Lovey Mary by Alice Hegan Rice
Chapter XI. The Christmas Play
"Not failure, but low aim, is crime."
As the holiday season approached, a rumor began to be circulated that the Cabbage Patch Sunday-school would have an entertainment as well as a Christmas tree. The instigator of this new movement was Jake Schultz, whose histrionic ambition had been fired during his apprenticeship as "super" at the opera-house.
"I know a man what rents costumes, an' the promp'-books to go with 'em," he said to several of the boys one Sunday afternoon. "If we all chip in we kin raise the price, an' git it back easy by chargin' admittance."
"Aw, shucks!" said Chris. "We don't know nothin' 'bout play-actin'."
"We kin learn all right," said Billy Wiggs. "I bid to be the feller that acts on the trapeze."
The other boys approving of the plan, it was agreed that Jake should call on the costumer at his earliest convenience.
One night a week later Lovey Mary was getting supper when she heard an imperative rap on the door. It was Jake Schultz. He mysteriously beckoned her out on the steps, and closed the door behind them.
"Have you ever acted any?" he asked.
"I used to say pieces at the home," said Lovey Mary, forgetting herself.
"Well, do you think you could take leadin' lady in the entertainment?"
Lovey Mary had no idea what the lady was expected to lead, but she knew that she was being honored, and she was thrilled at the prospect.
"I know some arm-exercises, and I could sing for them," she offered.
"Oh, no," explained Jake; "it's a play, a reg'lar theayter play. I got the book and the costumes down on Market street. The man didn't have but this one set of costumes on hand, so I didn't have no choice. It's a bully play, all right, though! I seen it oncet, an' I know how it all ought to go. It's named 'Forst,' er somethin' like that. I'm goin' to be the devil, an' wear a red suit, an' have my face all streaked up. Billy he's goin' to be the other feller what's stuck on the girl. He tole me to ast you to be her. Your dress is white with cords an' tassels on it, an' the sleeves ain't sewed up. Reckon you could learn the part? We ain't goin' to give it all."
"I can learn anything!" cried Lovey Mary, recklessly. "Already know the alphabet and the Lord's Prayer backward. Is the dress short- sleeve? And does it drag in the back when you walk?"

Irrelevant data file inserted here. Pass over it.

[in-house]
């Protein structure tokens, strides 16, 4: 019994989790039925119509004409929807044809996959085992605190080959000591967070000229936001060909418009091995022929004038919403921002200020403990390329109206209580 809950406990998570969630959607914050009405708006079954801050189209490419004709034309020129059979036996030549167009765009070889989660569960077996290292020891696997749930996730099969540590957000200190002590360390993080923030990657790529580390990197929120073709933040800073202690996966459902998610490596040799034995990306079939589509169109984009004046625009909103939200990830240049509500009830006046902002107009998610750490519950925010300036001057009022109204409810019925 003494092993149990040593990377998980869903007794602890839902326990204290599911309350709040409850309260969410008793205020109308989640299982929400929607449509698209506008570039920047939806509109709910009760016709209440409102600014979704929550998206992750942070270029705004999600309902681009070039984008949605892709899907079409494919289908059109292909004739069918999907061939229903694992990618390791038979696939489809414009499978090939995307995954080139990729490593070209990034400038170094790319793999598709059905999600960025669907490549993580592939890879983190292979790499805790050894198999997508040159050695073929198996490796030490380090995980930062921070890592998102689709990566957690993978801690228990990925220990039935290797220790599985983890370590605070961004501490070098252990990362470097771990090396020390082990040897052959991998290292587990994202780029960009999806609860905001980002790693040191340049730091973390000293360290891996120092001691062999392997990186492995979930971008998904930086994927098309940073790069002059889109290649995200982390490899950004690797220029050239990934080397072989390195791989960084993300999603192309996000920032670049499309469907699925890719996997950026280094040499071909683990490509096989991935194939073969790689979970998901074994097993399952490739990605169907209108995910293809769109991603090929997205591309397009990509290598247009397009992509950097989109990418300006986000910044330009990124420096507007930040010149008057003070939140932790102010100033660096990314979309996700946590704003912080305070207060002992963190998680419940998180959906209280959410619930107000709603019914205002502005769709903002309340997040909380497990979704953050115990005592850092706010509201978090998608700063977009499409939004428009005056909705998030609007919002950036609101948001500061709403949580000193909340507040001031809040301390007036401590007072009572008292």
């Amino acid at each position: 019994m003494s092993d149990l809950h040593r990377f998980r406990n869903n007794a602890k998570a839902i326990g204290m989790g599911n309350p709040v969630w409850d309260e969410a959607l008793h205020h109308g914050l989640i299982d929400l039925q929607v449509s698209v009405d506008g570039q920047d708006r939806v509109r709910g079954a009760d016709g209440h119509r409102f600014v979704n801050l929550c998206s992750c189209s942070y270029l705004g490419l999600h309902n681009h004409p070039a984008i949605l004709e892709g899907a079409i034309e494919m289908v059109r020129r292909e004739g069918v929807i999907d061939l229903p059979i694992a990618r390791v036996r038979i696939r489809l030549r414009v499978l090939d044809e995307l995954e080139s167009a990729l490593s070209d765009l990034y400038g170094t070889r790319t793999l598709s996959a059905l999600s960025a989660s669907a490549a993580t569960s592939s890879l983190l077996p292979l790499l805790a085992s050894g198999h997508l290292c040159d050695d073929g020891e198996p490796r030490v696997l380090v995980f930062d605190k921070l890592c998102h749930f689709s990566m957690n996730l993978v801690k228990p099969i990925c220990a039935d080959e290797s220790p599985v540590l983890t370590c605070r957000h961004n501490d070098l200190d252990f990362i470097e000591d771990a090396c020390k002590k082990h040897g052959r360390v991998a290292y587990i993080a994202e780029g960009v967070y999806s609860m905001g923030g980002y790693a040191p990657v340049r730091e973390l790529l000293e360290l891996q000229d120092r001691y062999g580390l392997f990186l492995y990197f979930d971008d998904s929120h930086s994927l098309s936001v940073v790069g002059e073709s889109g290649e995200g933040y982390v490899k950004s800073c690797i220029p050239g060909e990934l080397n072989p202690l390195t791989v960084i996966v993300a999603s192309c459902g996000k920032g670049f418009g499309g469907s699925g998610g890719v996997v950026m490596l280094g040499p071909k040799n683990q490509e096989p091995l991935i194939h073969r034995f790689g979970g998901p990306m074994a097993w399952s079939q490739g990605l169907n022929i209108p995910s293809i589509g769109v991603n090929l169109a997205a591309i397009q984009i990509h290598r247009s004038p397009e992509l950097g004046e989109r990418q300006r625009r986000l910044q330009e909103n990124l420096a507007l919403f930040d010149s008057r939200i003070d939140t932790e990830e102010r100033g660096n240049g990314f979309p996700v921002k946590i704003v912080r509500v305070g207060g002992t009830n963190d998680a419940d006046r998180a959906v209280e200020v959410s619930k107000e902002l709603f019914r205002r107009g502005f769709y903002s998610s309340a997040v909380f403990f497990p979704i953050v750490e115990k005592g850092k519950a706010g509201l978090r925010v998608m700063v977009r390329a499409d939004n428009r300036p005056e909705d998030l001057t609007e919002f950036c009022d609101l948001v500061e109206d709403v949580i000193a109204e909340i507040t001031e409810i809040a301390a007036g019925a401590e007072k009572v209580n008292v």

"Yep," said Jake, "an' the man said you was to plait your hair in two parts an' let 'em hang over your shoulders. I don't see why it wouldn't be pretty for you to sing somethin', too. Ever'body is so stuck on yer singin'."
"All right," said Lovey Mary, enthusiastically; "you bring the book over and show me where my part's at. And, Jake," she called as he started off, "you tell Billy I'll be glad to."
For the next ten days Lovey Mary dwelt in Elysium. The prompt-book, the rehearsals, the consultations, filled the spare moments and threw a glamour over the busy ones. Jake, with his vast experience and unlimited knowledge of stage-craft, appealed to her in everything. He sat on a barrel and told how they did things "up to the opery-house," and Lovey Mary, seizing his suggestions with burning zeal, refitted the costumes, constructed scenery, hammered her own nails as well as the iron ones, and finally succeeded in putting into practice his rather vague theories. For the first time in her life she was a person of importance.
Besides her numerous other duties she prepared an elaborate costume for Tommy. This had caused her some trouble, for Miss Hazy, who was sent to buy the goods for the trousers, exercised unwise economy in buying two remnants which did not match in color or pattern.
"Why didn't you put your mind on it, Miss Hazy?" asked Lovey Mary, making a heroic effort to keep her temper. "You might have known I couldn't take Tommy to the show with one blue leg and one brown one. What must I do?"
Miss Hazy sat dejectedly in the corner, wiping her eyes on her apron. "You might go ast Mis' Wiggs," she suggested as a forlorn hope.
When Mrs. Wiggs was told the trouble she smiled reassuringly. Emergencies were to her the spice of life; they furnished opportunities for the expression of her genius.
"Hush cryin', Miss Hazy; there ain't a speck of harm did. Mary kin make the front outen one piece an' the back outen the other. Nobody won't never know the difference, 'cause Tommy can't be goin' an' comin' at the same time."
The result was highly satisfactory, that is, to everybody but Tommy. He complained that there "wasn't no room to set down."
On Christmas night the aristocracy of the Cabbage Patch assembled in the school-house to enjoy the double attraction of a Christmas tree and an entertainment. Mr. Rothchild, who had arranged the tree for the last ten years, refused to have it moved from its accustomed place, which was almost in the center of the platform. He had been earnestly remonstrated with, but he and the tree remained firm. Mrs. Rothchild and all the little Rothchildren had climbed in by the window before the doors were open in order to secure the front seats. Immediately behind them sat the Hazys and the Wiggses.